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Sky burial: Know all about this unique practice in Nepal’s Himalayas

Vultures feeding on a carcass in Nepal. Image by Abhaya Raj Joshi

It is the universal truth that everyone dies. However, the death rituals vary according to one’s community and values. There are various kinds of death rituals and the ancient Tibetan funeral known as sky burial is one among many. It is a unique tradition as it follows an unusual but distinctive procedure.

In this tradition, the deceased human’s body is initially dismembered. Then, it is set on display in an elevated location, as an offering for the sacred vultures. This tradition is followed by people living in the trans-Himalayan region of Nepal, which includes the Humla, Jumla, Dolpa, Mustang and Manang districts.

With time changing, the practice, however, is getting rare these days.

The religious rationale for sky burial

sky burial
An image of sky burial at Litang Monastery in Tibet. Photo by Antoine Taveneau for Wikimedia Commons

One of the reasons that the people living in the trans-Himalayan region of Nepal perform sky burial is the way they practise Buddhism.

People attempt to follow the steps of Buddha, who sacrificed his own life to save the starving tigress. Giving the corpse to the vultures is regarded as a final act of compassion and kindness. Vultures are said to carry the deceased’s soul to heaven after exposing the body to the elements and animal scavengers.

In addition, it is thought that after such a burial, a person will reincarnate as a human in their subsequent life.

The process

In this region, determining the funeral’s approach is the first action taken once someone passes away. A senior priest typically analyses a person’s birth and death dates to determine what astrological signs they belong to.

Through the use of basic astrology, they choose one of the five signs: earth, water, air, sky, or fire. After determining the sign, the person is either burnt, buried, cut and fed to fish, or chopped and fed to vultures. The corpse is initially tied up after a lama (priest) decides on the procedure, and then he starts chanting the necessary prayers.

Family members join in chanting prayers and offering their final tributes to the deceased by offering khada, a religious shawl, for farewell. Then, the priest circles the corpse thrice, and it is carried to a place specially allocated for the funeral.

Once they get to their designated location, the body breakers chop the corpse into precise pieces. The nails on the tips of the fingers are burnt with the head because they are believed to be poisonous to vultures. The lama begins to play a damaru (a musical instrument) once the offerings are prepared.

Playing damaru is an invitation for the vultures to come down and consume the offerings. If the vultures do not feed on the corpse, it is thought to be a bad omen. It suggests that the body has sinned or that the ceremonies were not carried out properly.

Changing times

Vultures feeding on the rock used to expose bodies at a sky burial outside Lhasa, Tibet, during the first lunar month, March 1985. Photographs of the sky burial taken with permission of the participants, on condition that no photographs were taken before the vultures were called to eat the bodies of the three deceased persons. Photo scanned from a print. Photo by Babel Stone for Wikimedia Commons.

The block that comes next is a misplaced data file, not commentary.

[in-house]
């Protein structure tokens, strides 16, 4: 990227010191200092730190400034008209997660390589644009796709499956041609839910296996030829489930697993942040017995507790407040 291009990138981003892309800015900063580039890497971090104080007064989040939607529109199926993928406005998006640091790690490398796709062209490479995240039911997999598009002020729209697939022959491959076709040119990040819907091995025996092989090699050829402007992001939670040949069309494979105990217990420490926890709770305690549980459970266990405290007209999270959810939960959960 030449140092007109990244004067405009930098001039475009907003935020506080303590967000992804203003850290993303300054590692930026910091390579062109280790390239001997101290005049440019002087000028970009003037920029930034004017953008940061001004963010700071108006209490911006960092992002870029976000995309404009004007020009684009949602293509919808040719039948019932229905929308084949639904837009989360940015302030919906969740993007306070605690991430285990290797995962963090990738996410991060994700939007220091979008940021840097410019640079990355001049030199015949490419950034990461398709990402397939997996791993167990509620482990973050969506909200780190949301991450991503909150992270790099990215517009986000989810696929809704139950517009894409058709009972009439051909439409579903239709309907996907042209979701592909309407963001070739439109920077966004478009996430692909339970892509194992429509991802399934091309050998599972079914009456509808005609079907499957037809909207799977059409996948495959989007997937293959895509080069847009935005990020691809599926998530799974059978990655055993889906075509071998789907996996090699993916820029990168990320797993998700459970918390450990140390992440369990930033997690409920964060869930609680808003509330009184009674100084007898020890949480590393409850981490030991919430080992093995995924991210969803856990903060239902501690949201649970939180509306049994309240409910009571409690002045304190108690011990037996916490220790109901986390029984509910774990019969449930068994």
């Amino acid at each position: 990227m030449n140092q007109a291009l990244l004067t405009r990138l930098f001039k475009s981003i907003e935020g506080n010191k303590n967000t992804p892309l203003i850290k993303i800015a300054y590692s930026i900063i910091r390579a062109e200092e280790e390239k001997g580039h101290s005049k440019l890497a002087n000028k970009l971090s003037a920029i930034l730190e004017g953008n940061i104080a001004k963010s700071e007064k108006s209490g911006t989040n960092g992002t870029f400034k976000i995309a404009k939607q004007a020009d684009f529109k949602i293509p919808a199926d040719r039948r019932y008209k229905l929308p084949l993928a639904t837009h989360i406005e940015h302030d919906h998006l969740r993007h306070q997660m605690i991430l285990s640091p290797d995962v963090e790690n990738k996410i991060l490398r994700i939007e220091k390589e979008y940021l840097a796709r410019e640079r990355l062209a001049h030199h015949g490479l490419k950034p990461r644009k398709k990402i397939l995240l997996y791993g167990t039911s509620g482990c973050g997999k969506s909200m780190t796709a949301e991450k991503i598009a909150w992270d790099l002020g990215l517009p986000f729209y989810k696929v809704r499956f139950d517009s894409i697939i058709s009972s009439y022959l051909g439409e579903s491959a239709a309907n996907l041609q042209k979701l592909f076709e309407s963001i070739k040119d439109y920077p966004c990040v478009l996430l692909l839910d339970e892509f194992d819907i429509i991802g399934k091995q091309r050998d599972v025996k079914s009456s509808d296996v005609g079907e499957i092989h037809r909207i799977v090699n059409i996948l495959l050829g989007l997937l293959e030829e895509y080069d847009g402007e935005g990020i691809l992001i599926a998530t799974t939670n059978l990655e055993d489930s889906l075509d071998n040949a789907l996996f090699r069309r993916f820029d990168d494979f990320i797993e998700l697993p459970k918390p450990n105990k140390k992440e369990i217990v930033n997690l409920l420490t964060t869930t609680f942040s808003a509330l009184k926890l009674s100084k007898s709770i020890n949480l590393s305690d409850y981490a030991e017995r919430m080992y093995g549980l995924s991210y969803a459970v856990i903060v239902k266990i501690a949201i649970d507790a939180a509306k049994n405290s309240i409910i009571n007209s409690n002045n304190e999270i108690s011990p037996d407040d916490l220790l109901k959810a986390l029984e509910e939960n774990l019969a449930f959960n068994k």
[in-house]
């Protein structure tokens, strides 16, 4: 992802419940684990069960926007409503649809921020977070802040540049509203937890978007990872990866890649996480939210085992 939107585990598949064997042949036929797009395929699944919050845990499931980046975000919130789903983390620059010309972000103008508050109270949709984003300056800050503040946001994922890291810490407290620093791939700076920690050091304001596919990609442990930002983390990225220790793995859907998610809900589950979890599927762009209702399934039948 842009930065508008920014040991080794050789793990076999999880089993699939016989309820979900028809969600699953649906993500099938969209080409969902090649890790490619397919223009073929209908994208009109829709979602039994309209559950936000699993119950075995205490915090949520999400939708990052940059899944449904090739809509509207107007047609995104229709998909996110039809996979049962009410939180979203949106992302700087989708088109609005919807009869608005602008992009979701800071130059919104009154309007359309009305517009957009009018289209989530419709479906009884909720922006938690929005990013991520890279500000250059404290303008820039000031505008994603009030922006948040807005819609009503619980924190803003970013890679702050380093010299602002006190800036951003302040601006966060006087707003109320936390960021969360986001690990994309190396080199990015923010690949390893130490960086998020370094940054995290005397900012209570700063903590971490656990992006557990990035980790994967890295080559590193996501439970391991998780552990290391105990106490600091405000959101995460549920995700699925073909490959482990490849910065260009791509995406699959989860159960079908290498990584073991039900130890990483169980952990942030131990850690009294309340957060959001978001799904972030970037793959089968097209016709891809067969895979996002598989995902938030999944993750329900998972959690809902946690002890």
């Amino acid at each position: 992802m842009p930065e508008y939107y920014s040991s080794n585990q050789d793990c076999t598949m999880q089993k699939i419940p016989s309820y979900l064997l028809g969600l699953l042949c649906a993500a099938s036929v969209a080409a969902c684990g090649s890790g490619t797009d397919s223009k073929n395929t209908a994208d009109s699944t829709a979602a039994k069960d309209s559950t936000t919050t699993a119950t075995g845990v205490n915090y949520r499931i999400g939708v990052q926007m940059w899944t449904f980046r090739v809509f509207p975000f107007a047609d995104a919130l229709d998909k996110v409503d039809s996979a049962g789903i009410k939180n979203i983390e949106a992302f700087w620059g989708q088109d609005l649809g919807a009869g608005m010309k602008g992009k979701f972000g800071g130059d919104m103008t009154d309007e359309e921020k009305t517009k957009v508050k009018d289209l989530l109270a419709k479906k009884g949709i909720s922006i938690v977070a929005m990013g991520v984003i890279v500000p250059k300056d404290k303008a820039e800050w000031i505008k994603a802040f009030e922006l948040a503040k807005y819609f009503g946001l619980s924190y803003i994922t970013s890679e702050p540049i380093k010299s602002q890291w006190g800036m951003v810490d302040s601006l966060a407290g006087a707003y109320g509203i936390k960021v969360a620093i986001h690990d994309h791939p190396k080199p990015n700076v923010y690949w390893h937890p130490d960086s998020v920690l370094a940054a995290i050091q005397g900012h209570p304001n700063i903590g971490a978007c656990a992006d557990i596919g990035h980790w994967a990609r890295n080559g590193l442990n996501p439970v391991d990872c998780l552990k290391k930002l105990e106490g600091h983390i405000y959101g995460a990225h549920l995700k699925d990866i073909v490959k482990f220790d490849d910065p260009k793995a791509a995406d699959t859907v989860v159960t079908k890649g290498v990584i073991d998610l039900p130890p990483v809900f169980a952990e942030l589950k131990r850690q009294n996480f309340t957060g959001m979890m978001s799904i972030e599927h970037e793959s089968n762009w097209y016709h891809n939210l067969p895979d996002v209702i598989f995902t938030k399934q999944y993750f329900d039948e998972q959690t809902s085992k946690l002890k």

Thakur Gurung of Chhusang, Mustang district, says, “One of the reasons that gave birth to this practice is a lack of enough firewood for cremation. The ground in this region is hard and rocky, which makes digging a grave quite challenging.” 

The article, Vultures and People: Some Insights into an Ancient Relationship and Practice of Sky Burial Persisting in the Trans-Himalayan Region of Nepal, published by Bird Conservation Nepal in 2020, informs about the participation of vultures in the process.

A local Gyalche Bishokarma from Chhonup, who incises corpses for sky burial, thinks there are fewer vultures participating in the process now than there were 10 years ago. He states, “Bearded vultures and cinereous vultures rarely appear while Himalayan griffon is a regular participant.”

Shedding light on the benefit of sky burial, former chairman of Lomanthang rural municipality, Subarna Kumar Bista, shares, “If we could institutionalise the culture, tradition and the ritual of such community in the region, sky burial also could attract tourists.”

This practice is certain to promote tourism and become a source of survival for the vultures found in the trans-Himalayan Region of Nepal. But, according to a blog, From Recca to Mustang A Journey To The Sky Burial published in Kathmandu Films, Chhamba Dukta, a lama who performs sky burial in his village in Dolpa and in Mustang says, “It has been around 10 years since any sky burial has been practised for the last time and the villagers have settled for easier burning funerals, rather than difficult ones.”

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